There has been research to show how you can make mushroom bricks and mycelium bricks, so we’re wondering if you add clay to the mix if it will become even stronger, or provide different finishes for different clients.

Collaborations like that happen more when we are nearby, so Vidacity’s space helps. Having that kind of ecosystem [where there are also] constant public events and local and international people just come by to browse [makes it] an interesting space helps me feel connected to the rest of the world.

We’re tackling climate issues in very different ways, but we all compliment one another so it’s a very holistic way of us expressing our passion for the environment.

  • Getting into the startup space is daunting and poses many challenges, be it finding funding, time management, or working with others. What are the challenges you faced and how did you deal with them? What resources, if any, did you tap into?

One major thing was because we are basically creating a new material (we are adopting an old concept of earthen buildings but reimagining it), there’s a lot of R&D that goes into it.

Figuring out where we’re gonna apply it first, so we know what to research into, was quite a challenge. We realized there’s a lot of due research that needs to be done in terms of the material science of it, so we focused on the modelling clay application first to pinpoint where to apply the clay.

I managed to get a grant from Philip Yeo initiative, so that helped me a lot in taking the product further, especially in terms of the material research. Prior to that I was under this NUS program where we won the Asia regionals, so they sent us down to Princeton for a pitch [contest].

Things like that helped us gain more exposure: just putting ourselves out there, pitching it several times, and trying out different formats definitely helped us refine both the product side of things and the business model.

Once we finished the research grant, it helped us narrow in further into homeware, gardening products because we saw that people were generally more interested in sustainable living instead of going straight into commercialization.

  • What impact have you seen from your work so far? What kind of impact do you hope to see Ferticlay have in the future?

I’m glad we started out with workshops because we get to see first-hand how the everyday person interacts with the clay. To see them create different creations is very exciting and fulfilling  because they really get to understand the potential of food waste through interacting with it first-hand.

Seeing their shift in mindset as they interact with the clay is something we really enjoy watching, and learning from the challenges that people have with the clay helps us refine the product further. We do enjoy the education and outreach, and we’ve never had a bad response from kids all the way to corporate adults, so we’re very happy to see that.

[In the future,] I hope to see a shift in the industry, actually, in terms of material choices. I don’t believe we should monopolize the whole space; I think there’s a lot of interesting product innovations already happening in Singapore and around the world. In Singapore specifically, I hope there will be more startups doing similar things [as Ferticlay]. If we can play a small part of being a leading thought leader in this space, I think that will be pretty cool.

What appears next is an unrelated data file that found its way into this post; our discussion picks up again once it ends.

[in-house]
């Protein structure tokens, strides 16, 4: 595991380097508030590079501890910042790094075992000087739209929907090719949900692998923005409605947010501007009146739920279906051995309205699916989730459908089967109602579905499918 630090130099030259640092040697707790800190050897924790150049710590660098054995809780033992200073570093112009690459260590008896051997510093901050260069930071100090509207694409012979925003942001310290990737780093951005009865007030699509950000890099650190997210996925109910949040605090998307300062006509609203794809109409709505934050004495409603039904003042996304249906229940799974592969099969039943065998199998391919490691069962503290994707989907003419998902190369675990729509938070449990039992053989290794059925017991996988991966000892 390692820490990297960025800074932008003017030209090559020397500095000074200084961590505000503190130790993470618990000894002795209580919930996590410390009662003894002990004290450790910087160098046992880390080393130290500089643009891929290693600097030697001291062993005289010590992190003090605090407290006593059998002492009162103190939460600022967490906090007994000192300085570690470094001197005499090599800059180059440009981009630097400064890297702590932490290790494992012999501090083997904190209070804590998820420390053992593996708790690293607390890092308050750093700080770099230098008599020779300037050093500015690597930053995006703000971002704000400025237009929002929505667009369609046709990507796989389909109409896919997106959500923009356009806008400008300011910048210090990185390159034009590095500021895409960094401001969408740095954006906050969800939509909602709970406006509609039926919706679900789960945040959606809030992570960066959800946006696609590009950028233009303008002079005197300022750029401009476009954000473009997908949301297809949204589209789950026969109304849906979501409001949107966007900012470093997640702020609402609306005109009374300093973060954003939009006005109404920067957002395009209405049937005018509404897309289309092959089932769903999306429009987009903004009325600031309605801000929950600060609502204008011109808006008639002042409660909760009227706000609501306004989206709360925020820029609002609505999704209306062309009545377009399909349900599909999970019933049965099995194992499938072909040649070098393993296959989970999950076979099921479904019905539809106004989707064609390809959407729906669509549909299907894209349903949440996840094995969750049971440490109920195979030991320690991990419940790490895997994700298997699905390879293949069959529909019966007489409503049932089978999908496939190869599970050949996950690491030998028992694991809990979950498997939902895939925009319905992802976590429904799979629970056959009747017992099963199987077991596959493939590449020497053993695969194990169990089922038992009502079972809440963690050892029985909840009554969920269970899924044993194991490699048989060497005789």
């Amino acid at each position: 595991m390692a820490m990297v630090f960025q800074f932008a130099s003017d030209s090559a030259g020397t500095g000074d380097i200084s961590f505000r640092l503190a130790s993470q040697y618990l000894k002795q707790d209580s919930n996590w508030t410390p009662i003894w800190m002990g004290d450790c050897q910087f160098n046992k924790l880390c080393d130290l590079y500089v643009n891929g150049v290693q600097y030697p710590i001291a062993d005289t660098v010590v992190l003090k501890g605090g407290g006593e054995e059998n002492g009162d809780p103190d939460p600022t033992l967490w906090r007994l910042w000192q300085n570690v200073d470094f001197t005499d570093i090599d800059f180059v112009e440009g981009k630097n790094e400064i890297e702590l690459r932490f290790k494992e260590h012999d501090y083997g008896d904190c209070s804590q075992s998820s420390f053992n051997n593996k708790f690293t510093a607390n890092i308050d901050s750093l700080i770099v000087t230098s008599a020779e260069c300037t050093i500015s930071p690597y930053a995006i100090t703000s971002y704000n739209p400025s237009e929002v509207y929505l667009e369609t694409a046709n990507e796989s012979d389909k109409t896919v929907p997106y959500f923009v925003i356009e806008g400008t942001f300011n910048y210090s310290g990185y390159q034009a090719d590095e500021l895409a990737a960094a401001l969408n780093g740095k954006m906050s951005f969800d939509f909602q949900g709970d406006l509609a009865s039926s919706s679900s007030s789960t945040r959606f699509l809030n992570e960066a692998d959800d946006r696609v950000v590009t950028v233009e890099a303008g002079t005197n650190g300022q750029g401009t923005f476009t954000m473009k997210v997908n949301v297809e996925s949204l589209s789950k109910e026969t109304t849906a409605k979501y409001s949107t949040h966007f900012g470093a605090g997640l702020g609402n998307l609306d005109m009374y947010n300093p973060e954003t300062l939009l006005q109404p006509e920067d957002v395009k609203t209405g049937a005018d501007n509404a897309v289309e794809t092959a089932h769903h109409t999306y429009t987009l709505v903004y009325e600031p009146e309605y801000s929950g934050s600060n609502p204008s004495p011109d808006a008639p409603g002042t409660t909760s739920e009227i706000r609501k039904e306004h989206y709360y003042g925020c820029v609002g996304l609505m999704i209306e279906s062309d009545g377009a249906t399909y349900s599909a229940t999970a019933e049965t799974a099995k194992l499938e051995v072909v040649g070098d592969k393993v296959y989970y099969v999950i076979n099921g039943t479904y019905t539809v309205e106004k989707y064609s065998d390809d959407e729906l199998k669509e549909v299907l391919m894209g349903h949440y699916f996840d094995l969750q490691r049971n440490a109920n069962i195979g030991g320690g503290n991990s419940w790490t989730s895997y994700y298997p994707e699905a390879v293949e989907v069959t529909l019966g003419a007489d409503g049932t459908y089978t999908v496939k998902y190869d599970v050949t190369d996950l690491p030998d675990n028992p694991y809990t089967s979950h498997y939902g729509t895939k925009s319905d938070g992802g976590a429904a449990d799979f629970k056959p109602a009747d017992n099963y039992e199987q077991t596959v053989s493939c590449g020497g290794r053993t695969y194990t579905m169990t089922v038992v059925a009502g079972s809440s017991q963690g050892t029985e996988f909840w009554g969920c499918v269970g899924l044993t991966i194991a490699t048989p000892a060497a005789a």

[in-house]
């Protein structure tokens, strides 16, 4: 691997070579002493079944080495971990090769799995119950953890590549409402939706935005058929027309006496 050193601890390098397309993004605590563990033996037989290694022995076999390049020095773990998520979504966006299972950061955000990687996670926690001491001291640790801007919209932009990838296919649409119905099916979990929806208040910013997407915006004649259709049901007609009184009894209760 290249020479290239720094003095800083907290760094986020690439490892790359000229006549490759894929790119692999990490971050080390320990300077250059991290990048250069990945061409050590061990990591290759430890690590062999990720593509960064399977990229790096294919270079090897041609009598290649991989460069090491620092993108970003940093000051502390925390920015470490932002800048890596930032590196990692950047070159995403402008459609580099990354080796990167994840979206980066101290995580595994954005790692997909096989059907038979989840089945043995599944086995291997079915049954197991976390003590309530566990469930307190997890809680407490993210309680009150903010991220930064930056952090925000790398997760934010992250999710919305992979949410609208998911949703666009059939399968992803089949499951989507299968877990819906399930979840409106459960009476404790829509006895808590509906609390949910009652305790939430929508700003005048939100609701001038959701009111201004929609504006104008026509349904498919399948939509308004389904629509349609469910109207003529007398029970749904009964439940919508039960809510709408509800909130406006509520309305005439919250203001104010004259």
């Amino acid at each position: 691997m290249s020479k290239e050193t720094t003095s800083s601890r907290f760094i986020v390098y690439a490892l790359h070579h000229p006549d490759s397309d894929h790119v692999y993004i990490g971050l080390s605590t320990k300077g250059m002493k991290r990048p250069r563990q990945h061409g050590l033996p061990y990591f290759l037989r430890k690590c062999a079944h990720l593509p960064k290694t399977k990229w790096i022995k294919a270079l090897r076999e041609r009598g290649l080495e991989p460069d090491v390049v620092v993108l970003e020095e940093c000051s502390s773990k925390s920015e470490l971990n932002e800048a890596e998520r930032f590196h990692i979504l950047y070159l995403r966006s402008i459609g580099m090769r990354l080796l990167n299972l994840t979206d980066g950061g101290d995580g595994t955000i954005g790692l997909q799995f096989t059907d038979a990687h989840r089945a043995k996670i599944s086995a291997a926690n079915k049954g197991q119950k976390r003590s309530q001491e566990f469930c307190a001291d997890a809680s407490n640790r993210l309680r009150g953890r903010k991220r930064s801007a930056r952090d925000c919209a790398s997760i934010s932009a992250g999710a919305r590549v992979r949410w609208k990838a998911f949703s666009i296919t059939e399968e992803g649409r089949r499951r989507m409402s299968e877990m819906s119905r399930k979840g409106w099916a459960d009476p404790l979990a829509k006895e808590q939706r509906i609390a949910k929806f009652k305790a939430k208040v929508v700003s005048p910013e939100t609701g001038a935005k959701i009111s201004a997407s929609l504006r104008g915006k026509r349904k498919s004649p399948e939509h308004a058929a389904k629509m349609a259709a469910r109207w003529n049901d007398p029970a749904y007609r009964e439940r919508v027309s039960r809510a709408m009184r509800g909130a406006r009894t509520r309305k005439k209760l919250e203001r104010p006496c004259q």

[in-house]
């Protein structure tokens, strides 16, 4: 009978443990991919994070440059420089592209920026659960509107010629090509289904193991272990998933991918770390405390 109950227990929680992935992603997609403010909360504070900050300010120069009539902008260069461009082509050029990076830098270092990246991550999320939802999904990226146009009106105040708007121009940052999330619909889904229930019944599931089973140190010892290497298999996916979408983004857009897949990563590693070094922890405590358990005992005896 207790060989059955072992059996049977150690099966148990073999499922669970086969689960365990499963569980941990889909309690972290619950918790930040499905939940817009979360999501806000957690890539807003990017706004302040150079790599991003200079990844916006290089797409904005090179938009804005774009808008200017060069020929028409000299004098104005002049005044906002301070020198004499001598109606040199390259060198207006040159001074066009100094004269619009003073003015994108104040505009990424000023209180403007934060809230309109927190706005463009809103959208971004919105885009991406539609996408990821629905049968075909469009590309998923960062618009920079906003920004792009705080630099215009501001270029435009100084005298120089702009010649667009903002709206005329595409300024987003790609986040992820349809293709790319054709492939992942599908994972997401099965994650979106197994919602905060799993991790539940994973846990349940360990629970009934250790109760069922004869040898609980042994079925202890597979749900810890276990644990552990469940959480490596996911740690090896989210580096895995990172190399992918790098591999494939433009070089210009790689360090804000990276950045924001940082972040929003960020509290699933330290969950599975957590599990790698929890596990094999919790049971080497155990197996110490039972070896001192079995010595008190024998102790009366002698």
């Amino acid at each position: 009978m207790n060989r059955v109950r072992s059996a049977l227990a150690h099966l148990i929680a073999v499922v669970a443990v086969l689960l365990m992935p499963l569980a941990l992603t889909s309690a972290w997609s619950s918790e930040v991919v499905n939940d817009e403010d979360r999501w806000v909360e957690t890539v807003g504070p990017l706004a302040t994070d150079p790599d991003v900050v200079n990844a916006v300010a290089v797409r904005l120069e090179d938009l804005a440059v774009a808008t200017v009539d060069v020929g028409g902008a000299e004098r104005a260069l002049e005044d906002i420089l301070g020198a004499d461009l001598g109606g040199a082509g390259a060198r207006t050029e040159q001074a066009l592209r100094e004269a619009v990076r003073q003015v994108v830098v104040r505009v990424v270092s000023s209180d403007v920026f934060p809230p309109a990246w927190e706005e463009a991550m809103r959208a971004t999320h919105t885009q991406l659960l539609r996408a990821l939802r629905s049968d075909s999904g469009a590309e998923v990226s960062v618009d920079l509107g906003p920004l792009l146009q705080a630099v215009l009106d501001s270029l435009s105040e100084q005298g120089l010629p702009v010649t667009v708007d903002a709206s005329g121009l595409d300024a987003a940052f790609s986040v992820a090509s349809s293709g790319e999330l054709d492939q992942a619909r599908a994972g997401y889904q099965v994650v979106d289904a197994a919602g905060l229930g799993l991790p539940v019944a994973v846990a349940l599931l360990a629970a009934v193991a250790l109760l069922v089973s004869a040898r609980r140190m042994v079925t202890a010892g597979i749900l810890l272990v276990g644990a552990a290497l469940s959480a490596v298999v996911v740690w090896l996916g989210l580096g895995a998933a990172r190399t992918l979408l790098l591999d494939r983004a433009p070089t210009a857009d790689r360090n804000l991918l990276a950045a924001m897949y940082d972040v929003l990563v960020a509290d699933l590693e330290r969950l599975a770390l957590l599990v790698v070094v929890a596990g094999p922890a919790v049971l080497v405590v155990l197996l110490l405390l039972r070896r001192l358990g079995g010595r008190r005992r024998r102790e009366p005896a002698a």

Something that I do hope to go into is affordable housing and working with other companies, like Habitat for Humanity to provide affordable or even temporary housing for those who need it. Even though we started off with a more commercial lens, my heart has always been in serving underserved communities because those are the ones that really need it most.


Ferticlay bowl

  • What are some of your short term and long term goals for the company?

Within the next year, we’re hoping to really be able to focus more on the product side of things and do more proof of concept applications of the clay, especially in terms of a bigger scale.

Zooming in a little bit further would be the 3D printing side to see how it can complement the hand-building side. We do have a lot of things we want to try out with the clay and it’s difficult to focus on it when we are always out there in the public and doing all these front-facing operations. We want to focus internally on our production processes to see how we can do more public displays or larger scale projects, like a pavilion or walk-through space.

  • Do you have any words of wisdom to people interested in sustainability?

People need to first realize what nature provides for us and be more attuned to the natural and living systems around us. There’s a lot of this narrative out there, “connecting people with nature,” but we are actually nature itself. I think people need to realize that we are part of the system itself and recognize the privilege we have to be the ones to decide how to shape our world.

As people discover their role in nature, I think they will grow to respect it more and more and, in a sense, fall in love with it. When you love something you are more likely to protect it. I think it comes down to emotional ties with nature in general. My strategy would be: just go and enjoy nature, experience it for yourself, and from there, slowly, you will start to see effects in the way that you live.

  • If you were reincarnated as a plant, what would you be?

A mango tree! Mangoes are my favorite fruit and I even have a tattoo of a mango. Something unique about the tree is that the leaves can be used for yellow dye, so it is a very useful tree and I like to be useful.